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A History of Austin's Newest General Aviation Airport
W. H
Chapter 4
In short, demand for private hangars was
high, pilots wanted alternatives, and the FAA
judged Bird's Nest the perfect location for a
new airport. The entire region was growing
and as a bonus new State Highway 130 was
built to bypass congested I-35 through Aus-
tin. This new road routed drivers within a few
hundred yards of the airport. It was safe to
say that the Eagle Rock, LLC team was onto
Meeting Number Two
In March 2007, Rick Winter e-mailed me
and asked to schedule a follow-up meeting.
He attached a PowerPoint document to the e-
mail, an update on the project complete with
an optimistic mission statement and executive
summary. There was also a long list of strate-
gies which, if implemented, promised to turn
Bird's Nest into a moneymaker. That was the
impression I got. As I reviewed the material,
what struck me was how much work it took
to get this far.
The information Rick sent was accurate
and interesting and detailed enough to give
me some substance. It contained a future vi-
sion that, once built, everyone involved would
feel good about having played a part in--
making the world a better place, at least for
pilots. And I suppose that if we were to give
that same handful of papers to a contingent
of competing politicians, nearby residents,
environmentalists, noise-o-phobes and oth-
ers who oppose airports on general principle,
we'd get another reaction. My point is that
airports don't materialize from snazzy Pow-
erPoint presentations or from the pros out-
weighing the cons or from undeniable need.
Airports don't come into being because they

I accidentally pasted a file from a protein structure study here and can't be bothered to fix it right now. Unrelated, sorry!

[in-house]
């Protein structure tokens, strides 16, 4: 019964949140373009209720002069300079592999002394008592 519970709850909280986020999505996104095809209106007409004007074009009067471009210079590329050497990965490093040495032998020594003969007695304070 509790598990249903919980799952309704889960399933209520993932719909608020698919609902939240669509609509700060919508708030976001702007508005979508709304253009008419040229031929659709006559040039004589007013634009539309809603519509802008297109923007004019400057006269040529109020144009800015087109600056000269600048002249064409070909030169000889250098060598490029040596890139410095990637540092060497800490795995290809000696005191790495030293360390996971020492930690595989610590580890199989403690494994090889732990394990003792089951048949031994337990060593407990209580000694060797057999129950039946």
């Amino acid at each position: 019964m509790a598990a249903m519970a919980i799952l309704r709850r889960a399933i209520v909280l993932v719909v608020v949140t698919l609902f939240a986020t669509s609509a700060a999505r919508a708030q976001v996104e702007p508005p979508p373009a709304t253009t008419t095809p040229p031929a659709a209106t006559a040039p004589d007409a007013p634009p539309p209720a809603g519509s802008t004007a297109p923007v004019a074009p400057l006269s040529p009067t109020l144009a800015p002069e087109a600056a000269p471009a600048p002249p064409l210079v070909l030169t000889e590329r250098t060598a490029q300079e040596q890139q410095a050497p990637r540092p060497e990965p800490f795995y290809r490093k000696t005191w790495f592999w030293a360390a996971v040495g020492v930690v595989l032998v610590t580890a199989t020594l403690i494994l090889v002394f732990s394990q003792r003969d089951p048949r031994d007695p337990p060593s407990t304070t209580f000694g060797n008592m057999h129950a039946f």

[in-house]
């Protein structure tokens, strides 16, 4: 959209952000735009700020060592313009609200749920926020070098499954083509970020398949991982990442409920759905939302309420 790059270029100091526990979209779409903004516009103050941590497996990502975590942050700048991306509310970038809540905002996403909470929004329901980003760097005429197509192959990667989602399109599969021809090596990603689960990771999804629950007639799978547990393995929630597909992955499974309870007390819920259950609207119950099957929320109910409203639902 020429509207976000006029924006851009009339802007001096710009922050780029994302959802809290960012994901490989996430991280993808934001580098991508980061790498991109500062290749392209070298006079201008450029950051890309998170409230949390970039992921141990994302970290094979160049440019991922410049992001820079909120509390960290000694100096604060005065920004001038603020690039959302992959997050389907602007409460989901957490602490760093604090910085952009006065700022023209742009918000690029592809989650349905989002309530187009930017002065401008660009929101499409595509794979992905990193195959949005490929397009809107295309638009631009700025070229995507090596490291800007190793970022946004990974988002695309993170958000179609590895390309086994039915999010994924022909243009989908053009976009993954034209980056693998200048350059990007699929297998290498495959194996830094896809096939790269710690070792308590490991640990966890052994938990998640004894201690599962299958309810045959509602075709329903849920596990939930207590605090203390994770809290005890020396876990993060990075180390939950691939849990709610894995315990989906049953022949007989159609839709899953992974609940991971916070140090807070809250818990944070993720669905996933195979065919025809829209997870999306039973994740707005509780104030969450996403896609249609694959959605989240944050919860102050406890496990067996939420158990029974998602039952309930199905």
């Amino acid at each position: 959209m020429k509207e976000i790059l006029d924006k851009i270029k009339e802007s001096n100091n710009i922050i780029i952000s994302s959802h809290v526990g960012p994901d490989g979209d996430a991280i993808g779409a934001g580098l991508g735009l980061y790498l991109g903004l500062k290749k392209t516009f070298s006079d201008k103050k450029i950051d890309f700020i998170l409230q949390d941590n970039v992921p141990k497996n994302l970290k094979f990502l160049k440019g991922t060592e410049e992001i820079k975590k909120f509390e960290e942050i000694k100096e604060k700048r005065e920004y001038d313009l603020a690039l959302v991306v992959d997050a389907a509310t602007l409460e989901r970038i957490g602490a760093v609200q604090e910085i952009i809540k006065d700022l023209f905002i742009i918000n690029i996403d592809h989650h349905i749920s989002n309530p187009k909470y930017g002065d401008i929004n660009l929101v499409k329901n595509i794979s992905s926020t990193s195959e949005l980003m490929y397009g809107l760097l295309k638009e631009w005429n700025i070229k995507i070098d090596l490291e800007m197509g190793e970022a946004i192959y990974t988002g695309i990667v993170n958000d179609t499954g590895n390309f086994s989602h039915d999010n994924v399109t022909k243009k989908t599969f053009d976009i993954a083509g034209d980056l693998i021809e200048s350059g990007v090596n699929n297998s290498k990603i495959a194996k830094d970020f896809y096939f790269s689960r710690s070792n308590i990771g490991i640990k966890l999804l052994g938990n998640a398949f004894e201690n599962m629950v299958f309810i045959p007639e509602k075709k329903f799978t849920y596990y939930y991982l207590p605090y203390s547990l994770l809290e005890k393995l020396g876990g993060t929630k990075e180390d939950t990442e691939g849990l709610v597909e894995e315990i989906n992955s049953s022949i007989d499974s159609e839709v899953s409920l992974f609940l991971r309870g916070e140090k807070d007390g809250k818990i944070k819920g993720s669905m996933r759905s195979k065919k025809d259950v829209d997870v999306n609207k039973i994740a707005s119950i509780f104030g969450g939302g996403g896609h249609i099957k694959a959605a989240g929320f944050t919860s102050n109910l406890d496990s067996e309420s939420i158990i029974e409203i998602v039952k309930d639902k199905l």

promise a better tomorrow. Airports material-
ize because the will to build them is stronger
than the collective will of all the naysayers
who yearn to quash them. The document I
had in front of me was missing the page about
yearning wills and other intangibles that must
be addressed before putting shovel to dirt.
Rather than meet at the Houston Executive
Airport as we had previously, I invited Rick,
Tre, Dayle and a fourth, Tim Casey, out to my
home in Houston and we stood around the
dining room table sipping Dr. Pepper from
eight ounce bottles.
"What do you think?" I asked Rick, refer-
ring to the Dr. Pepper.
"Fine, fine," Rick said "Look, we've tried. I
won't waste your time with a lot of excuses, a
lot of explanations that don't change a thing.
Bottom line, we can't locate investors willing
to support the project."
"Don't think we didn't try," Tre said.
Rick was the numbers guy, costs and ex-
penses and forecasts. Tre and Dayle and Tim
deferred to him in subtle ways, which told
me this meeting was about the numbers. Rick
was fidgeting, impatient. He took up a handful
of papers, absently pinching the pages, glanc-
ing around the table, killing time, looking out
the large glass windows onto the front lawn,
at Tre and Dayle. He squeezed the papers in
his hand.
I turned to Rick. "Okay," I said. "What's on
your mind?"
"Right," Rick said. "The thing is..."